Sen. Bernie Sanders said his consistent viewpoint on key issues, including the Keystone XL pipeline program and President Obama’s controversial Trans-Pacific Partnership trade agreement, sharply contrast him with his 2016 rival, Hillary Clinton, in the wake of positions she has reversed recently.
“People will have to contrast my consistency and my willingness to stand up to Wall Street and corporations, big corporations, with the secretary,” said Sanders in an interview excerpt released Friday from NBC’s “Meet the Press”. The full interview airs this Sunday.
Sanders, an independent who is seeking the Democratic nomination for president, is mounting a strong insurgent bid against his front-runner, Clinton. Sanders said he has vehemently opposed the Keystone XL pipeline “from day one,” because “if you’re serious about climate change, you don’t encourage the excavation and transportation of very dirty oil.”
After months of avoiding to give her opinions on the controversial trade deal that is facing fight in congress, Clinton announced her opposition to the agreement Wednesday in an interview with PBS NewsHour’s Judy Woodruff. She said the deal, which she helped negotiate during her time as secretary of state and once called the “gold standard,” would not create American jobs, raised ages and advanced national security.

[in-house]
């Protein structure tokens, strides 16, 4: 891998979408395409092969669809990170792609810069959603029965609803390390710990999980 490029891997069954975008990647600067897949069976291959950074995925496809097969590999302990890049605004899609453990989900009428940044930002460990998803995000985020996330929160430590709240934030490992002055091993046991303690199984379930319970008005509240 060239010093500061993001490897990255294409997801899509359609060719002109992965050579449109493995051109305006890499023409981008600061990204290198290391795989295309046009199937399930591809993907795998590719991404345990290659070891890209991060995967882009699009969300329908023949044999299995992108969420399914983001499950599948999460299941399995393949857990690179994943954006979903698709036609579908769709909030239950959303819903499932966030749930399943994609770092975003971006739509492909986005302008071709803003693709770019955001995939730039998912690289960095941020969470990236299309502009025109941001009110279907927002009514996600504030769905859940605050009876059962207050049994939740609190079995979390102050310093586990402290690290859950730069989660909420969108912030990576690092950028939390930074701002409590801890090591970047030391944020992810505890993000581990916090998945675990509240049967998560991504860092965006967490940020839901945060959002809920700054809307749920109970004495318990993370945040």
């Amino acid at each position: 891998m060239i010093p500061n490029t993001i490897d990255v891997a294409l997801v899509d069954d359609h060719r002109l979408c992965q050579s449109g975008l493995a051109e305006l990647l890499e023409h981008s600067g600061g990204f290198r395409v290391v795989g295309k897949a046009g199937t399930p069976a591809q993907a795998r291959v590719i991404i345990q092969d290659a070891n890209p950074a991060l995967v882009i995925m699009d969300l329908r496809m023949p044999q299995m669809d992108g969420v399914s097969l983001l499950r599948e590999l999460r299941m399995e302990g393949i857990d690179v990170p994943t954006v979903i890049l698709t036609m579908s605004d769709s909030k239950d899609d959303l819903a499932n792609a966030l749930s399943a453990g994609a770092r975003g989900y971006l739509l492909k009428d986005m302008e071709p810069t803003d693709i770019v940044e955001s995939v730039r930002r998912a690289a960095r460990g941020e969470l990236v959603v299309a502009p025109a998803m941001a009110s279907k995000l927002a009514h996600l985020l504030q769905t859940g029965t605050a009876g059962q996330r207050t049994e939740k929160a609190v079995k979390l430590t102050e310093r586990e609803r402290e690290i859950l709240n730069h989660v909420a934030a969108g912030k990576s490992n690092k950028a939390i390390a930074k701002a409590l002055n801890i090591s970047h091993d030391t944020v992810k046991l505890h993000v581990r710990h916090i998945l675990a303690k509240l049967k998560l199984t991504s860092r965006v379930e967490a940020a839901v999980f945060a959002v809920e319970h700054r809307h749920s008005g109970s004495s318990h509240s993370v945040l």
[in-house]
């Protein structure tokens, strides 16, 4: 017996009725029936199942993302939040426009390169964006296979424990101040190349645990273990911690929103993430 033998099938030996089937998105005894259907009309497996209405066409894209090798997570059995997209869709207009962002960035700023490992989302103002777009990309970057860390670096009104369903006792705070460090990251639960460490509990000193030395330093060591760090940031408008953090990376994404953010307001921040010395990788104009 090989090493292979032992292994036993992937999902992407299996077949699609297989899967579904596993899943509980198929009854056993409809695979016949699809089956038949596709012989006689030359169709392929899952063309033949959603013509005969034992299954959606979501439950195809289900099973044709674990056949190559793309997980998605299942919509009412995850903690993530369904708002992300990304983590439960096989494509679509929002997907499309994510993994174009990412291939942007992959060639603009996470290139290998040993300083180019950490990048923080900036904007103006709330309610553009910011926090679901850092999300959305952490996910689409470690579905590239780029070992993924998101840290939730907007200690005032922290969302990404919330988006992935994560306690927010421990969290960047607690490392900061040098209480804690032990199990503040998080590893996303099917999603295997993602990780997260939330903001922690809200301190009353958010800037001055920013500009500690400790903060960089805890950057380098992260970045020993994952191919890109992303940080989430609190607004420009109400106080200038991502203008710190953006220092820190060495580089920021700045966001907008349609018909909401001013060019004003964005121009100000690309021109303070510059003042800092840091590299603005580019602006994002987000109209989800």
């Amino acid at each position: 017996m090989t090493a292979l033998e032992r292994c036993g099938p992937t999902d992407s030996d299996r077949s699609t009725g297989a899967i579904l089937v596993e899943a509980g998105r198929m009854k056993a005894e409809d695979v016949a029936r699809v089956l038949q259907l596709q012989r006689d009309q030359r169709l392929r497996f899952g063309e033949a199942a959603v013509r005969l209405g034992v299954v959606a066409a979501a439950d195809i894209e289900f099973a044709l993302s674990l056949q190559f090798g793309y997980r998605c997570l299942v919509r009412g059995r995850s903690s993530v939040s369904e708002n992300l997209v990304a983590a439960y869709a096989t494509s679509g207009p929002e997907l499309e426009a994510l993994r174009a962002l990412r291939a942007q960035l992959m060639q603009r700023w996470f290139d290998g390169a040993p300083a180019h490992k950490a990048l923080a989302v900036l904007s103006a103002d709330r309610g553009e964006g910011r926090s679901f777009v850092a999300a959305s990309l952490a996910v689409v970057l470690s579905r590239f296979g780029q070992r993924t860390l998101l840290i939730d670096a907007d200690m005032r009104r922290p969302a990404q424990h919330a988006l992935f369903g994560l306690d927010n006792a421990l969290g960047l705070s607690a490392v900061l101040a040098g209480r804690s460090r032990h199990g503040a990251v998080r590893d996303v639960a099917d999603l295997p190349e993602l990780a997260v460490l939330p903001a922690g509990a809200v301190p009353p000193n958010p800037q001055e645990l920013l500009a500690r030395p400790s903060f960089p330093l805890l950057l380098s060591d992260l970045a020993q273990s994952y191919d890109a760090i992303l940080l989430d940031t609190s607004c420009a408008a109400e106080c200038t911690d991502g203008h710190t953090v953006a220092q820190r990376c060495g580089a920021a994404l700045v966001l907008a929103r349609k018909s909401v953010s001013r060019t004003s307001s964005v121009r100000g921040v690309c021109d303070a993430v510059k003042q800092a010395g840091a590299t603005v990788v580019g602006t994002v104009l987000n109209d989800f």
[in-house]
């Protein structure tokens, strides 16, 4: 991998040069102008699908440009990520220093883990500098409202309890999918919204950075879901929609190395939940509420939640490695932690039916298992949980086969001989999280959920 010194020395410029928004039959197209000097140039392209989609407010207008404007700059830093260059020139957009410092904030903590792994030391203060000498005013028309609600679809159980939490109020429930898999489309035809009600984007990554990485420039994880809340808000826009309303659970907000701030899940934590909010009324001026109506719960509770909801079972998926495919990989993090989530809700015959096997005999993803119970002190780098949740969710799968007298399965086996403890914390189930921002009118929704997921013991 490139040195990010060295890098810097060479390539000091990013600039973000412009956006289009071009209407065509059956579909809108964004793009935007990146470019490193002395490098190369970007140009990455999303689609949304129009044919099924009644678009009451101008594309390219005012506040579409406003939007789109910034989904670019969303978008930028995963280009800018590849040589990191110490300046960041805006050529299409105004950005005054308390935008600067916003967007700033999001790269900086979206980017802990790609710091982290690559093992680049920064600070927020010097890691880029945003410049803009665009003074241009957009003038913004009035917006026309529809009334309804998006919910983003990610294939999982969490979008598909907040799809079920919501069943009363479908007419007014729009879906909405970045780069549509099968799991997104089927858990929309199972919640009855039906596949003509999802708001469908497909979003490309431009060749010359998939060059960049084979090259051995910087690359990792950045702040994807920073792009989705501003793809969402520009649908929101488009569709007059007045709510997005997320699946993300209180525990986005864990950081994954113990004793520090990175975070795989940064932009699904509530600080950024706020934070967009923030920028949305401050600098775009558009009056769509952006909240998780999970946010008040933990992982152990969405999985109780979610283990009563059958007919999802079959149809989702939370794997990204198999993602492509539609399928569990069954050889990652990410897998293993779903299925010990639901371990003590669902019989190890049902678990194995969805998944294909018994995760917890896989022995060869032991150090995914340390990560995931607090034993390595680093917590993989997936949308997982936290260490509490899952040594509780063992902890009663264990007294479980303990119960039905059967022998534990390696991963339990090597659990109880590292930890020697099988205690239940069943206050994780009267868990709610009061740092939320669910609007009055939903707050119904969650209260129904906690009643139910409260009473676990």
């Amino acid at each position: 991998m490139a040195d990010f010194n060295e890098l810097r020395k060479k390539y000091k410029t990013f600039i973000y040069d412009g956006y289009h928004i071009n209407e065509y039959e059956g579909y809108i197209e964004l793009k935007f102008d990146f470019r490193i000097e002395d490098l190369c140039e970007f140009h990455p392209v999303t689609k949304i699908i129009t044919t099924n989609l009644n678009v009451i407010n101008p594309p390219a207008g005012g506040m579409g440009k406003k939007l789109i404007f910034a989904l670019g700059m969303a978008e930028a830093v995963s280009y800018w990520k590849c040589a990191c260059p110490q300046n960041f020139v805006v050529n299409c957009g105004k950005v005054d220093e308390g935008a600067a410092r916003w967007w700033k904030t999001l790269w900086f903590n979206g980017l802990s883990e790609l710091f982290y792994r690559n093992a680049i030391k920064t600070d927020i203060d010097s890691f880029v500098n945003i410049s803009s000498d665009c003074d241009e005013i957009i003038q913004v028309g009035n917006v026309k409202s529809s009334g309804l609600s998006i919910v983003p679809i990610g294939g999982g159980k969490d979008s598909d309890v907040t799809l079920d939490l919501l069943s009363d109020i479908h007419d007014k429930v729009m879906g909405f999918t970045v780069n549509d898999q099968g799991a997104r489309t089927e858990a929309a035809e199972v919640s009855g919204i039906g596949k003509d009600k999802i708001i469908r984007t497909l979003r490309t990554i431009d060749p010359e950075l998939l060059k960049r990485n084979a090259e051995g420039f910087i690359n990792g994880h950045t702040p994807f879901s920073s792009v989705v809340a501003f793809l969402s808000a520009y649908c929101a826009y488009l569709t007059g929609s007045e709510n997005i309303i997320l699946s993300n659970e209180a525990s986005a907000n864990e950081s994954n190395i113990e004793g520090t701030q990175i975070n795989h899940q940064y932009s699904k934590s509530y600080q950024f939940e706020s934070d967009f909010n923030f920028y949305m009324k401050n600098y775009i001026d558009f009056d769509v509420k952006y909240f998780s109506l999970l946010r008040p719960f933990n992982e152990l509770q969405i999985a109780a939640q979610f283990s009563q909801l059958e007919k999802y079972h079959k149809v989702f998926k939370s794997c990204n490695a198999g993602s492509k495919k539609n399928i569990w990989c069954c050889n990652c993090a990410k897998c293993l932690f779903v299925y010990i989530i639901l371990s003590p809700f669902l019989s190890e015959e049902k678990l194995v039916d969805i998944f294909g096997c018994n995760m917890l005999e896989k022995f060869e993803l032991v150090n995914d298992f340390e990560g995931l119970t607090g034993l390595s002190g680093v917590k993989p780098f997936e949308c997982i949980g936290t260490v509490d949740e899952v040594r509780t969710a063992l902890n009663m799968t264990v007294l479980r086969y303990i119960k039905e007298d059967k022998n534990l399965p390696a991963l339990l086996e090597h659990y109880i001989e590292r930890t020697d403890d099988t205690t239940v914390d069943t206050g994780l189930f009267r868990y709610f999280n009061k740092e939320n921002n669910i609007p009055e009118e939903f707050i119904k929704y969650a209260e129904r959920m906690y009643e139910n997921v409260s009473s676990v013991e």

“I don’t believe it’s going to meet the high bar I have set,” she said.
Clinton has begun to distance herself from Obama on some key issues, which could potentially help her appeal to the progressive wing of the Democratic party. Sanders and former Maryland Gov. Martin O’Malley had both opposed the trade deal for months. Vice President Joe Biden, who is considering launching a bid for the White House, would be the only Democratic presidential candidate supporting trade deal were he to enter the race.
Sanders, who fought an earlier congressional trade authorization bill in the Senate, said Clinton’s opposition “would have been more helpful to have her on board a few months ago” when he was fighting that bill.
“I’ll let the American people determine who has credibility or not [on this issue],” Sanders told reporters after a speech to the Congressional Hispanic Caucus Institute in Washington this week. “I’m glad that she reached that conclusion. This is a conclusion I reached on day one.”
Clinton announced her opposition to the Keystone XL pipeline program, which have been facing scrutiny throughout liberal circles, late last month. She said it was not “in the best interest of what we need to do to combat climate change.”